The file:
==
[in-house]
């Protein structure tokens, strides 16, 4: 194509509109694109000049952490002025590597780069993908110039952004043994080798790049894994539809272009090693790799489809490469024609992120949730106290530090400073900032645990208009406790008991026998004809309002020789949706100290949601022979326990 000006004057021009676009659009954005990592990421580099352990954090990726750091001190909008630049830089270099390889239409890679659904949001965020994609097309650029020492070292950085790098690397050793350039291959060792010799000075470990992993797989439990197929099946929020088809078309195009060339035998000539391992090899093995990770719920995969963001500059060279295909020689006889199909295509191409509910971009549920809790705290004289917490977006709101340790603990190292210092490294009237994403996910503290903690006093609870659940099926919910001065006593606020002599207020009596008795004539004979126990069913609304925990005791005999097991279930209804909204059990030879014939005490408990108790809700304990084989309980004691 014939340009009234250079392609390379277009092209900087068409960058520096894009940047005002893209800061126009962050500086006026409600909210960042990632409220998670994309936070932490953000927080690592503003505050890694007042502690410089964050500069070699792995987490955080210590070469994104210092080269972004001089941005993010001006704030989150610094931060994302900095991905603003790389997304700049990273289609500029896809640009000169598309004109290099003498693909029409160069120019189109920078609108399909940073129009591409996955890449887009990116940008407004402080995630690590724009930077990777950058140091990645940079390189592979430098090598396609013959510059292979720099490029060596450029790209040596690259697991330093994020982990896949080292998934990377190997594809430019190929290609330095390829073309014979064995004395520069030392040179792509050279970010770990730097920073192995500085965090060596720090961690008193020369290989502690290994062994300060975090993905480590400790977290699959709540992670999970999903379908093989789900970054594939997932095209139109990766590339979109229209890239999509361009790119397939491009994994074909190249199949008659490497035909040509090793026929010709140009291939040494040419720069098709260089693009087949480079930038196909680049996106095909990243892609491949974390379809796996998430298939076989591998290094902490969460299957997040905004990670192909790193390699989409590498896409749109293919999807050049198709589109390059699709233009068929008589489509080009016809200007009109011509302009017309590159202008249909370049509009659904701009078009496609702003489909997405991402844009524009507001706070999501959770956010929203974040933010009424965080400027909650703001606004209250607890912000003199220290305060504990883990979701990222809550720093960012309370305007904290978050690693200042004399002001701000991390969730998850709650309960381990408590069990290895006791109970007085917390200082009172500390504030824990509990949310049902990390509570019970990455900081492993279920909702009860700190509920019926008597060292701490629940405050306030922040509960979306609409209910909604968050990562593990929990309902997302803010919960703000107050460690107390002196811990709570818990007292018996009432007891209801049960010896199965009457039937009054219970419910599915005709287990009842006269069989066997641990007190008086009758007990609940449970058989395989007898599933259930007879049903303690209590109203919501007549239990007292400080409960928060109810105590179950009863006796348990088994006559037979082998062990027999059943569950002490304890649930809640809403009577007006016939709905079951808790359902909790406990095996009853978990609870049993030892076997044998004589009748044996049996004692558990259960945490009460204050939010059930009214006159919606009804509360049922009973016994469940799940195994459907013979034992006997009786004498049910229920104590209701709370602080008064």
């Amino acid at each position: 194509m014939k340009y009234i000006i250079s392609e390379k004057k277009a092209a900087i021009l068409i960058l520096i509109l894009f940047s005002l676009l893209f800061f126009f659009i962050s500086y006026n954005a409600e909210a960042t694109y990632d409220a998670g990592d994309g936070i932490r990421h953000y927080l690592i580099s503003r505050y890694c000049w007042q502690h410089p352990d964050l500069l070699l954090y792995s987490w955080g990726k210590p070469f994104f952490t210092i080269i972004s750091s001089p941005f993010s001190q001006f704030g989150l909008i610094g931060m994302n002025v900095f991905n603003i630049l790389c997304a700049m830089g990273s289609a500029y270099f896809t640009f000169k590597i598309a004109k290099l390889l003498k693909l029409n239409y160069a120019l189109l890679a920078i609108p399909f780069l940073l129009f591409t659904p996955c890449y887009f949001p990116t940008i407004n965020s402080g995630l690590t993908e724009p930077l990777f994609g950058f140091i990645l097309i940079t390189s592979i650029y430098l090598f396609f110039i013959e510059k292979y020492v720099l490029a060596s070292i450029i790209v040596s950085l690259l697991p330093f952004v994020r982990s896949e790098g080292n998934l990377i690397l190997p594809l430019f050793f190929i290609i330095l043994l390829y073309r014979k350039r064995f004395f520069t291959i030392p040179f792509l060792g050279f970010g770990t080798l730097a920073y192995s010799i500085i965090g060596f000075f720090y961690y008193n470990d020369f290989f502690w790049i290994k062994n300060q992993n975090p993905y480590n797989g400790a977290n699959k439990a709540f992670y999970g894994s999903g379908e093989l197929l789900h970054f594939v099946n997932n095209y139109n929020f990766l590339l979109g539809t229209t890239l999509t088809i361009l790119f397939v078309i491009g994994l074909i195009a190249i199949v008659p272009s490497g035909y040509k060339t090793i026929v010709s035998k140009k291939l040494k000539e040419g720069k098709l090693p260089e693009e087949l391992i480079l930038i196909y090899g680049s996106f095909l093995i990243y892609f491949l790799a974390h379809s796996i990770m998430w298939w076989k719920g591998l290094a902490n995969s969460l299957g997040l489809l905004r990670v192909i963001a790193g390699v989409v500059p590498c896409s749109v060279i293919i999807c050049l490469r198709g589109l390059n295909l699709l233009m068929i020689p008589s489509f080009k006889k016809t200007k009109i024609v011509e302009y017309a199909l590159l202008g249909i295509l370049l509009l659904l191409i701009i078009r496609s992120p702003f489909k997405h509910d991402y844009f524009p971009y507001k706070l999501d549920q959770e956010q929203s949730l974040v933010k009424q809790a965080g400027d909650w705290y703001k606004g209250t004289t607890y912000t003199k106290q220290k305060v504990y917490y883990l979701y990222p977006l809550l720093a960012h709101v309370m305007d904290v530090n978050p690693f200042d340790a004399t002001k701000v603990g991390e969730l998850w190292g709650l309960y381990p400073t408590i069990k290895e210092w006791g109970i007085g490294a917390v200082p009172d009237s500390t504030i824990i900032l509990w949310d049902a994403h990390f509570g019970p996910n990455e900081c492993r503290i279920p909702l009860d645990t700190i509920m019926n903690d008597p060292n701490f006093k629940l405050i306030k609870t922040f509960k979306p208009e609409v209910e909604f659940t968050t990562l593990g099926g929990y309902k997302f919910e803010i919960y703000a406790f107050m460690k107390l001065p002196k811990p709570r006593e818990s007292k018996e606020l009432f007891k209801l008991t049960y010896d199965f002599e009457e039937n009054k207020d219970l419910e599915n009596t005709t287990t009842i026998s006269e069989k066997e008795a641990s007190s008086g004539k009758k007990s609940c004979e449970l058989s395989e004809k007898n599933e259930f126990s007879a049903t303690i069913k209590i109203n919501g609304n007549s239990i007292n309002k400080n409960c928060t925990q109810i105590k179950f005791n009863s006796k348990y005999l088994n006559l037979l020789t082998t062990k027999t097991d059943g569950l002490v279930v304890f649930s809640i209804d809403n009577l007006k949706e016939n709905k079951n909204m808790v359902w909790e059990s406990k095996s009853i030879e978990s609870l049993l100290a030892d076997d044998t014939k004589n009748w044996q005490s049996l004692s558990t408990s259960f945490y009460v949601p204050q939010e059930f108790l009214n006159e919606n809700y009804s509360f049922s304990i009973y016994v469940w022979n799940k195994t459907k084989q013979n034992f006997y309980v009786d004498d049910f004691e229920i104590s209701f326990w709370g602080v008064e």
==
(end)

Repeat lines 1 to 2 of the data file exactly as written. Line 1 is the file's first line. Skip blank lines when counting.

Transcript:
[in-house]
């Protein structure tokens, strides 16, 4: 194509509109694109000049952490002025590597780069993908110039952004043994080798790049894994539809272009090693790799489809490469024609992120949730106290530090400073900032645990208009406790008991026998004809309002020789949706100290949601022979326990 000006004057021009676009659009954005990592990421580099352990954090990726750091001190909008630049830089270099390889239409890679659904949001965020994609097309650029020492070292950085790098690397050793350039291959060792010799000075470990992993797989439990197929099946929020088809078309195009060339035998000539391992090899093995990770719920995969963001500059060279295909020689006889199909295509191409509910971009549920809790705290004289917490977006709101340790603990190292210092490294009237994403996910503290903690006093609870659940099926919910001065006593606020002599207020009596008795004539004979126990069913609304925990005791005999097991279930209804909204059990030879014939005490408990108790809700304990084989309980004691 014939340009009234250079392609390379277009092209900087068409960058520096894009940047005002893209800061126009962050500086006026409600909210960042990632409220998670994309936070932490953000927080690592503003505050890694007042502690410089964050500069070699792995987490955080210590070469994104210092080269972004001089941005993010001006704030989150610094931060994302900095991905603003790389997304700049990273289609500029896809640009000169598309004109290099003498693909029409160069120019189109920078609108399909940073129009591409996955890449887009990116940008407004402080995630690590724009930077990777950058140091990645940079390189592979430098090598396609013959510059292979720099490029060596450029790209040596690259697991330093994020982990896949080292998934990377190997594809430019190929290609330095390829073309014979064995004395520069030392040179792509050279970010770990730097920073192995500085965090060596720090961690008193020369290989502690290994062994300060975090993905480590400790977290699959709540992670999970999903379908093989789900970054594939997932095209139109990766590339979109229209890239999509361009790119397939491009994994074909190249199949008659490497035909040509090793026929010709140009291939040494040419720069098709260089693009087949480079930038196909680049996106095909990243892609491949974390379809796996998430298939076989591998290094902490969460299957997040905004990670192909790193390699989409590498896409749109293919999807050049198709589109390059699709233009068929008589489509080009016809200007009109011509302009017309590159202008249909370049509009659904701009078009496609702003489909997405991402844009524009507001706070999501959770956010929203974040933010009424965080400027909650703001606004209250607890912000003199220290305060504990883990979701990222809550720093960012309370305007904290978050690693200042004399002001701000991390969730998850709650309960381990408590069990290895006791109970007085917390200082009172500390504030824990509990949310049902990390509570019970990455900081492993279920909702009860700190509920019926008597060292701490629940405050306030922040509960979306609409209910909604968050990562593990929990309902997302803010919960703000107050460690107390002196811990709570818990007292018996009432007891209801049960010896199965009457039937009054219970419910599915005709287990009842006269069989066997641990007190008086009758007990609940449970058989395989007898599933259930007879049903303690209590109203919501007549239990007292400080409960928060109810105590179950009863006796348990088994006559037979082998062990027999059943569950002490304890649930809640809403009577007006016939709905079951808790359902909790406990095996009853978990609870049993030892076997044998004589009748044996049996004692558990259960945490009460204050939010059930009214006159919606009804509360049922009973016994469940799940195994459907013979034992006997009786004498049910229920104590209701709370602080008064």